Alaska

12:38am

Tue January 8, 2013
Energy

Drilling Rig's Thick Hull Helps Prevent Oil Spill

Originally published on Tue January 8, 2013 4:06 am

Transcript

STEVE INSKEEP, HOST:

The Shell oil drilling rig that ran aground off Alaska last week is now anchored in a quiet harbor so divers can assess the damage. Wildlife officials say they have seen no evidence of a spill from the vessel, which was carrying tanks of diesel fuel. But the accident does raise questions about Shell's plans to drill for oil in the remote and fragile ecosystem of the Arctic.

NPR's Richard Harris reports.

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10:13am

Mon January 7, 2013
The Two-Way

Kulluk Drilling Rig Being Towed To Shelter In Alaska

Originally published on Mon January 7, 2013 11:06 am

The 266-feet-wide Kulluk oil rig, seen here as it sat aground last Thursday, is being towed 30 miles to the north.
Kulluk Response

The Kulluk, the Shell oil-drilling rig that washed aground last weekend, is afloat and being towed to shelter on Kodiak Island in the Gulf of Alaska. The craft began its 30-mile trip late Sunday night. Examinations of the vessel have not found any signs of a leak.

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3:12am

Sat January 5, 2013
The Two-Way

Big Quake Off Southern Alaska Coast Causes Tsunami

Originally published on Sat January 5, 2013 12:12 pm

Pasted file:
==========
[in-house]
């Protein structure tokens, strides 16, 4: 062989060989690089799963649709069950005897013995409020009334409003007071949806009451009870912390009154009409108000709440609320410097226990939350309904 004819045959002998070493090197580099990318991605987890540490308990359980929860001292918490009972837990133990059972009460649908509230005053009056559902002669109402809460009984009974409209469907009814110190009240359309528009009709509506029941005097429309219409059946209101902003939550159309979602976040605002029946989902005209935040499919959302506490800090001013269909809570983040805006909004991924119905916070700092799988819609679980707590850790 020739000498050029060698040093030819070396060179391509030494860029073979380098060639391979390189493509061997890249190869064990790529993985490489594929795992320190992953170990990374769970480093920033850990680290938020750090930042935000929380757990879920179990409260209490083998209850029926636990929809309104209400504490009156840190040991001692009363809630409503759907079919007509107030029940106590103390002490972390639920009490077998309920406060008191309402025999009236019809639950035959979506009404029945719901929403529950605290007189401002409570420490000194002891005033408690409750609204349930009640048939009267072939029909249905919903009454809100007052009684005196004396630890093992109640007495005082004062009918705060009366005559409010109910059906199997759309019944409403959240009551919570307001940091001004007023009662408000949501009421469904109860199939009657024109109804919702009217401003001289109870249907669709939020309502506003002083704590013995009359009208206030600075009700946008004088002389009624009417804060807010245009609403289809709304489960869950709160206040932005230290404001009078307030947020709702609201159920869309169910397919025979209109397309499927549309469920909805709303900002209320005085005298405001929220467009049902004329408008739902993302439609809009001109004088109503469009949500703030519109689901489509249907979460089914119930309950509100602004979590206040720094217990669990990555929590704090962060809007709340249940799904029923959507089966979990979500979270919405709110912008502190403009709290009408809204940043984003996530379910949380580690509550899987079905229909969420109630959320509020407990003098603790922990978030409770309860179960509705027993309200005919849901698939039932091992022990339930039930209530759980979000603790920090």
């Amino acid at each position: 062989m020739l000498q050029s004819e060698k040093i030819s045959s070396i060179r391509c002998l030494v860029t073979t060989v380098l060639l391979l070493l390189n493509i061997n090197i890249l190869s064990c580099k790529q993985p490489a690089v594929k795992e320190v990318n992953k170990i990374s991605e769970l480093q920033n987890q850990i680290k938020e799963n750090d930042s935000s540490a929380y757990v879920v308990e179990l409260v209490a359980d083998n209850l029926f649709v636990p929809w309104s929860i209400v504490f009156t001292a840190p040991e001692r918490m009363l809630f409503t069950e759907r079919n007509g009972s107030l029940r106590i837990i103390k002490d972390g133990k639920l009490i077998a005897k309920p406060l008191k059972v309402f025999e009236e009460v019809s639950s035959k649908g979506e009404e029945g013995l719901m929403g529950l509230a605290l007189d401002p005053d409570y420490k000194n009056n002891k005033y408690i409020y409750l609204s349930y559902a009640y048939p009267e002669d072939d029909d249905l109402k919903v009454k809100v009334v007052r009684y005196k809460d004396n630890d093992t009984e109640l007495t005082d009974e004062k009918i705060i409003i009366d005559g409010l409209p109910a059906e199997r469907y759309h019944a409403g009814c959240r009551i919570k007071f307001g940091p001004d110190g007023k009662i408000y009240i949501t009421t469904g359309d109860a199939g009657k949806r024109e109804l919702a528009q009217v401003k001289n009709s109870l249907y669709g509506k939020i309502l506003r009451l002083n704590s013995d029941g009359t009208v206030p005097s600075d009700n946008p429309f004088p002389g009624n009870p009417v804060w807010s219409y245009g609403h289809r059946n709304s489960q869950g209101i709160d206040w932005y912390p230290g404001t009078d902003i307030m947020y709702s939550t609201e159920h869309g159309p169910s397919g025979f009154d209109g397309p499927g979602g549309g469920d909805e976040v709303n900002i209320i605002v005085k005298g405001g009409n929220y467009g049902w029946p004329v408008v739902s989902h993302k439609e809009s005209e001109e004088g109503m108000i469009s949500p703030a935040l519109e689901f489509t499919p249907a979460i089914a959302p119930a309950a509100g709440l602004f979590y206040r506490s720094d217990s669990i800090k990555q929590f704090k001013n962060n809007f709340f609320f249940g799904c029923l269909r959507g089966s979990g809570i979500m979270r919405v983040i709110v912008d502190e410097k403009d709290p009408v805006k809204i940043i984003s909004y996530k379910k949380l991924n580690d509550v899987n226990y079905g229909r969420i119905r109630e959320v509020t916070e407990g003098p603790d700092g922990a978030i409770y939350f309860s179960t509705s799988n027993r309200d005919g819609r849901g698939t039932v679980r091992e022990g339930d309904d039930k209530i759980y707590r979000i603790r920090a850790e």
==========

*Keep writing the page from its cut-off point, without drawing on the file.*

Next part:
An earthquake with a magnitude of 7.5 hit off the coast of southeastern Alaska just before midnight local time Friday, according to the U.S. Geological Survey. The USGS initially reported the event as a magnitude 7.7 quake.

The National Oceanic and Atmospheric Administration says sea level readings indicate the quake caused a tsunami. "It may have been destructive along coasts near the earthquake epicenter," a NOAA report said.

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8:29am

Wed January 2, 2013
The Two-Way

Loose Oil Rig Still Grounded On Alaskan Island

Originally published on Wed January 2, 2013 12:58 pm

A Coast Guard helicopter crew conducts the 13th hoist of 18 crewmen from the mobile drilling unit Kulluk on Saturday, Dec. 29, 2012, 80 miles southwest of Kodiak City, Alaska. On Monday, the Kulluk ran aground on Sitkalidak Island.
U.S. Coast Guard AP

The wayward Kulluk oil drilling platform remains stuck onshore near Kodiak Island, Alaska.

The unmoored platform, owned by Shell Oil, was being towed in the Gulf of Alaska last week when it broke away from its tow lines, as Bill wrote. But seas were so treacherous the crews disconnected the tow lines for their safety. They were later airlifted off the platform. The rig fetched up against Sitkalidak Island, just south of Kodiak Island on New Year's Eve.

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8:59am

Tue January 1, 2013
The Two-Way

Oil Drilling Rig Runs Aground In Gulf Of Alaska

Originally published on Wed January 2, 2013 4:44 am

Waves crash over the Kulluk oil rig, which washed aground on Sitkalidak Island, Alaska. Officials say aircraft have not spotted any signs of a fuel leak from the rig, which reportedly does not contain crude oil.
PA3 Jon Klingenberg Coast Guard

An oil drilling rig holding more than 150,000 gallons of diesel, lubricating oil, and hydraulic fluid has run aground near Kodiak Island in the Gulf of Alaska, after it was being towed during a storm. The crew was evacuated before the rig was incapacitated.

"The rig ran aground in a storm, with waves up to 35 feet and wind to 70 miles per hour," reports Jeff Brady, on NPR's Newscast. The Shell Oil rig is "about 250 miles south of Anchorage," Jeff says.

Update at 6:13 p.m. ET. No Sign of a Leak.

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